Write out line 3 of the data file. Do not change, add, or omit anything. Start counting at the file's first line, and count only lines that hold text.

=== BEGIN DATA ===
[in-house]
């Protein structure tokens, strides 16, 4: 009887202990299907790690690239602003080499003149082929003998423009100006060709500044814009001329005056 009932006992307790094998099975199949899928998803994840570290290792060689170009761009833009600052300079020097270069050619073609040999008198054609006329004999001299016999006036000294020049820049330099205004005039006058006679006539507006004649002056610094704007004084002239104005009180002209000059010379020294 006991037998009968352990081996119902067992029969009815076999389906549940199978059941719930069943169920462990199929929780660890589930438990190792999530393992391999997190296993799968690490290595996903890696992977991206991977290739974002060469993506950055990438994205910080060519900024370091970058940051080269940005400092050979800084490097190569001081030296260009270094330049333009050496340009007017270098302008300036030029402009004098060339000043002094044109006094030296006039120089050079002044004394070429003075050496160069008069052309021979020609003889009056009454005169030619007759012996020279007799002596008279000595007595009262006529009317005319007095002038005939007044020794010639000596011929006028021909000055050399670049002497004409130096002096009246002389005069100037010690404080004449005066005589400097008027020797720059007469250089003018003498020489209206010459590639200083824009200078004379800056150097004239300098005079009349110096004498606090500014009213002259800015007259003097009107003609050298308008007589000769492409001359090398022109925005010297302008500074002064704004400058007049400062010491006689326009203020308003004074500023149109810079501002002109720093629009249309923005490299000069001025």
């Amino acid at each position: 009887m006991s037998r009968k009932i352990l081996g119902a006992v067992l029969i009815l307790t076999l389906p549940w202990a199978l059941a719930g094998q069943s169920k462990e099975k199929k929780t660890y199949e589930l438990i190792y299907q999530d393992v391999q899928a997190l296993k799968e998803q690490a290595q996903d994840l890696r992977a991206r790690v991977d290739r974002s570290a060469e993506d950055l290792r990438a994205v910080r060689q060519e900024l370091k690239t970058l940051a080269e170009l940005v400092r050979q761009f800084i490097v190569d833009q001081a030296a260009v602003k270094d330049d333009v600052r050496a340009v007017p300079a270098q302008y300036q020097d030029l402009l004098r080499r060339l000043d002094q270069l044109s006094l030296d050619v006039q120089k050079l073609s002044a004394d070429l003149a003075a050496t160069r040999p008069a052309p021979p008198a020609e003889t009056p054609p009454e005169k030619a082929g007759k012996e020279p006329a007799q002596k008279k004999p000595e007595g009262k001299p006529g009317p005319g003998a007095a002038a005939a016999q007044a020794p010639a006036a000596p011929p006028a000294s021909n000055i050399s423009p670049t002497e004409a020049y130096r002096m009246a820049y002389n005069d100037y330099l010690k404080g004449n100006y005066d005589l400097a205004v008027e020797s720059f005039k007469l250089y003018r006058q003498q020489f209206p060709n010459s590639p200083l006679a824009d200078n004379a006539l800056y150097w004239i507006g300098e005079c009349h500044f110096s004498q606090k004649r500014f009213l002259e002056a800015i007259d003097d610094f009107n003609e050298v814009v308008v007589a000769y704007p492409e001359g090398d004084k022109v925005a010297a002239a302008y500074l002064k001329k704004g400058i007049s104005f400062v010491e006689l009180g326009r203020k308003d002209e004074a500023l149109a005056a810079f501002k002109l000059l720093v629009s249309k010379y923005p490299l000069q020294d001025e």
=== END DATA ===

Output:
């Amino acid at each position: 009887m006991s037998r009968k009932i352990l081996g119902a006992v067992l029969i009815l307790t076999l389906p549940w202990a199978l059941a719930g094998q069943s169920k462990e099975k199929k929780t660890y199949e589930l438990i190792y299907q999530d393992v391999q899928a997190l296993k799968e998803q690490a290595q996903d994840l890696r992977a991206r790690v991977d290739r974002s570290a060469e993506d950055l290792r990438a994205v910080r060689q060519e900024l370091k690239t970058l940051a080269e170009l940005v400092r050979q761009f800084i490097v190569d833009q001081a030296a260009v602003k270094d330049d333009v600052r050496a340009v007017p300079a270098q302008y300036q020097d030029l402009l004098r080499r060339l000043d002094q270069l044109s006094l030296d050619v006039q120089k050079l073609s002044a004394d070429l003149a003075a050496t160069r040999p008069a052309p021979p008198a020609e003889t009056p054609p009454e005169k030619a082929g007759k012996e020279p006329a007799q002596k008279k004999p000595e007595g009262k001299p006529g009317p005319g003998a007095a002038a005939a016999q007044a020794p010639a006036a000596p011929p006028a000294s021909n000055i050399s423009p670049t002497e004409a020049y130096r002096m009246a820049y002389n005069d100037y330099l010690k404080g004449n100006y005066d005589l400097a205004v008027e020797s720059f005039k007469l250089y003018r006058q003498q020489f209206p060709n010459s590639p200083l006679a824009d200078n004379a006539l800056y150097w004239i507006g300098e005079c009349h500044f110096s004498q606090k004649r500014f009213l002259e002056a800015i007259d003097d610094f009107n003609e050298v814009v308008v007589a000769y704007p492409e001359g090398d004084k022109v925005a010297a002239a302008y500074l002064k001329k704004g400058i007049s104005f400062v010491e006689l009180g326009r203020k308003d002209e004074a500023l149109a005056a810079f501002k002109l000059l720093v629009s249309k010379y923005p490299l000069q020294d001025e």